Thursday, February 15, 2007

New (Players) Please

AA few years ago the ATP did all it could in the advertising department with the "New Balls, Please" ad campaign. It was a creative sort of run. There were superhero pictures with players like Hewitt, Safin, Roddick and Coria all gracing the blue/gray ATP posters and billboards with a sort of attitude that said, 'Yeah, we know we're big stuff.'

But the thing is, the NBP generation certainly hasn't produced what the tour thought and hoped it would. Coria is still slam-less (see: '04 final meltdown for that explanation), while Roddick remains a one-slam wonder (see: Federer, Roger) while Safin and Hewitt are known more for being head cases than for their games.

While Federer may have saved that generation on his own, it seemed as though the late 90s guys passed on the torch to the wave of players we are just beginning to see emerge now. With the new issue of TENNIS Magazine out, the abundance of new stars is pared down for those of us who gets all the new -ovics mixed up with the -ovas and criss-crossed with the, get the point.

This "Hot Shot" section is one I really enjoyed. Though Nadal is the only Slam-winner of them all (he owns two French crowns), I don't think the hot shots of this generation will suffer the same fate as the lack-luster crew of the NBP campaign.

There is something about the Ivanovic/Vaidasova/Jankovic future of the WTA that I really like. There is personality, flair, drive and drama. There is also maturity, something we rarely see in women's tennis players prior to their 21st birthdays (see: Hingis, Martina). Is Vania King in the same league as these other girls? Well obviously not yet, but she certainly has the potential, and hey, TENNIS is giving its U.S. fans the optimism we all want.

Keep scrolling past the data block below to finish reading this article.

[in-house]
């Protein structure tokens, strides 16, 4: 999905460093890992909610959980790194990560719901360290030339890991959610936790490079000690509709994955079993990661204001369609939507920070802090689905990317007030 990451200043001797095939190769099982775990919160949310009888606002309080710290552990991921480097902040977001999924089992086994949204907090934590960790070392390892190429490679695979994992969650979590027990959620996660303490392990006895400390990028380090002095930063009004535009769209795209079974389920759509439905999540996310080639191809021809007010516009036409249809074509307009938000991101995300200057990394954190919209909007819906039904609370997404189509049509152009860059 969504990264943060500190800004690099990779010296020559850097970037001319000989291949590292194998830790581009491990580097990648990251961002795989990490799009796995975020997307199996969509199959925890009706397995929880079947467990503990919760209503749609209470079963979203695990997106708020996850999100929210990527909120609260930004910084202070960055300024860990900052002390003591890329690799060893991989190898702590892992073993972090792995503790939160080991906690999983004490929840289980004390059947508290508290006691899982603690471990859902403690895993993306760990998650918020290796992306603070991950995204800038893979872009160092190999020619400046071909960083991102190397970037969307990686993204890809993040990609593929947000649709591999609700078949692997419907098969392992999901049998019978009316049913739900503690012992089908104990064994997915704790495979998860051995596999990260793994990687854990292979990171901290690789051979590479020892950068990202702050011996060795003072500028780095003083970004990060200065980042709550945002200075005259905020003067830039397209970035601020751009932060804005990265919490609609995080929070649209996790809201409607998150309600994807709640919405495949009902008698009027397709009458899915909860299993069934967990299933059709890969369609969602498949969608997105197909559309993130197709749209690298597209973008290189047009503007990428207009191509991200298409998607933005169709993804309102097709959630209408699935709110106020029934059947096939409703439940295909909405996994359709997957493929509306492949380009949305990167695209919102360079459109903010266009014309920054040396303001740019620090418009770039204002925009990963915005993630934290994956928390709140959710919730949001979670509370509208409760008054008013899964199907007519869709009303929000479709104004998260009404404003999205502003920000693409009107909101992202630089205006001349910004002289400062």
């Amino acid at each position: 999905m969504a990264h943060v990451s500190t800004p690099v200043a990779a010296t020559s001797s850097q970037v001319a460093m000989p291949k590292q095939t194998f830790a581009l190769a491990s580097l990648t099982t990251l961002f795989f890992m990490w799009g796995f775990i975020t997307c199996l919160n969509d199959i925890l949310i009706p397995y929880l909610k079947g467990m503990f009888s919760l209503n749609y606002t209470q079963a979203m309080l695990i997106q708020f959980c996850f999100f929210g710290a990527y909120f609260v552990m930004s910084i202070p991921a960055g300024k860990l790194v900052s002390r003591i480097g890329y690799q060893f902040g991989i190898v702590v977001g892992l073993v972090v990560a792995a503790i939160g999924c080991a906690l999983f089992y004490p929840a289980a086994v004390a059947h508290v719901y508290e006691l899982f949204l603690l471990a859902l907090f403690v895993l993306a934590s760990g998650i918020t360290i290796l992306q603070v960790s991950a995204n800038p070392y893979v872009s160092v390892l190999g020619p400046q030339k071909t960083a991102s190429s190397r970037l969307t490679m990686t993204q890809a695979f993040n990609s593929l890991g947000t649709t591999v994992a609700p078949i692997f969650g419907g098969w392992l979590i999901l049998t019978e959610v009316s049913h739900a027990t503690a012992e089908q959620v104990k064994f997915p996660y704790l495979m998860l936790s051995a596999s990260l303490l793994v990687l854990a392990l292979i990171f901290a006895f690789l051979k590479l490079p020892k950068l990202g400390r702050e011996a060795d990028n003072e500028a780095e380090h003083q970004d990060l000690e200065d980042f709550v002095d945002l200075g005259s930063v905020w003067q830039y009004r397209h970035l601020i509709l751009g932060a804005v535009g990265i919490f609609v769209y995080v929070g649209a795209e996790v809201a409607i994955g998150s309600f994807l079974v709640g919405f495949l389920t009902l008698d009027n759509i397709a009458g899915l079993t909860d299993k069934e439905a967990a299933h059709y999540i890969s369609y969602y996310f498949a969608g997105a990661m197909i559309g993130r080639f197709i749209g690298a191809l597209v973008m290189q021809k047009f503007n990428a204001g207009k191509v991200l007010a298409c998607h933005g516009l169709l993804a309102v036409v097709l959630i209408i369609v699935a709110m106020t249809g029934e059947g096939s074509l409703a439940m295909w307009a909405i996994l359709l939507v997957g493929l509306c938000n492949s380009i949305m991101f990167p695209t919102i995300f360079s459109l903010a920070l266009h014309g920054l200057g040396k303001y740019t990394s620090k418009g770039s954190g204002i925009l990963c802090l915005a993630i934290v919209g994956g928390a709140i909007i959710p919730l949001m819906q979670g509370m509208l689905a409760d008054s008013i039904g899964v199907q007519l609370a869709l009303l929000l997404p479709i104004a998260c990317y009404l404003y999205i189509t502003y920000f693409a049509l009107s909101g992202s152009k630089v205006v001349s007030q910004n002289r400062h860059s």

Same goes for the men: look at that list! Nadal/Djokovic/Monfils/Bagdhatis and Gasquet sure make for a fun top five. What about Andy Murray? He's certainly up there, maybe just not as unknown as the latter four of that group. And while Nadal has been around a good while now, the guy is still young and still willing to do the publicity the ATP wants for a new sort of campaign. Sam Querrey falls in the King category: he can get there, he still has a way to go.

The fact is, the starts will just keep coming. For tennis today, however, I think it is necessary for fans to begin to establish relationships with players early. Look at the way those men listed above have already riled up crowds in many matches; that's something the women must learn to do as well, get some of that on-court spunk and get the crowd behind you. The last thing we need is an unpopular core of top five tennis players...something I doubt the Hot Shot Generation will be anything about.

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